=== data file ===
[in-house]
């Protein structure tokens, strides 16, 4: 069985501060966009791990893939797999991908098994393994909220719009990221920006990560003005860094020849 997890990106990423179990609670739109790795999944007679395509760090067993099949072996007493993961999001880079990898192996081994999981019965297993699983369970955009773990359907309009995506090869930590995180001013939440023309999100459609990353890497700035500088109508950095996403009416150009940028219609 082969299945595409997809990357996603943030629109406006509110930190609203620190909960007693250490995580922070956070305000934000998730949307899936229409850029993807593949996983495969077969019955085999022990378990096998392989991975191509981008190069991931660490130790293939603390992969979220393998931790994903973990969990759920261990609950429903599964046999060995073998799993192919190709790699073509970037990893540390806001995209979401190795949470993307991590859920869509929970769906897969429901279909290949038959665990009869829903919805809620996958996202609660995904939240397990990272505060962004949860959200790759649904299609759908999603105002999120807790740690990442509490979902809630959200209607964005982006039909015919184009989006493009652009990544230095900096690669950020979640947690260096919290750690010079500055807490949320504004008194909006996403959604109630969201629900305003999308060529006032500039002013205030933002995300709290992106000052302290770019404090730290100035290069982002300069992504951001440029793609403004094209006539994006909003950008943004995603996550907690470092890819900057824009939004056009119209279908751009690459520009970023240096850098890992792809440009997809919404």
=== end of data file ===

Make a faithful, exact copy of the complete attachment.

[in-house]
């Protein structure tokens, strides 16, 4: 069985501060966009791990893939797999991908098994393994909220719009990221920006990560003005860094020849 997890990106990423179990609670739109790795999944007679395509760090067993099949072996007493993961999001880079990898192996081994999981019965297993699983369970955009773990359907309009995506090869930590995180001013939440023309999100459609990353890497700035500088109508950095996403009416150009940028219609 082969299945595409997809990357996603943030629109406006509110930190609203620190909960007693250490995580922070956070305000934000998730949307899936229409850029993807593949996983495969077969019955085999022990378990096998392989991975191509981008190069991931660490130790293939603390992969979220393998931790994903973990969990759920261990609950429903599964046999060995073998799993192919190709790699073509970037990893540390806001995209979401190795949470993307991590859920869509929970769906897969429901279909290949038959665990009869829903919805809620996958996202609660995904939240397990990272505060962004949860959200790759649904299609759908999603105002999120807790740690990442509490979902809630959200209607964005982006039909015919184009989006493009652009990544230095900096690669950020979640947690260096919290750690010079500055807490949320504004008194909006996403959604109630969201629900305003999308060529006032500039002013205030933002995300709290992106000052302290770019404090730290100035290069982002300069992504951001440029793609403004094209006539994006909003950008943004995603996550907690470092890819900057824009939004056009119209279908751009690459520009970023240096850098890992792809440009997809919404």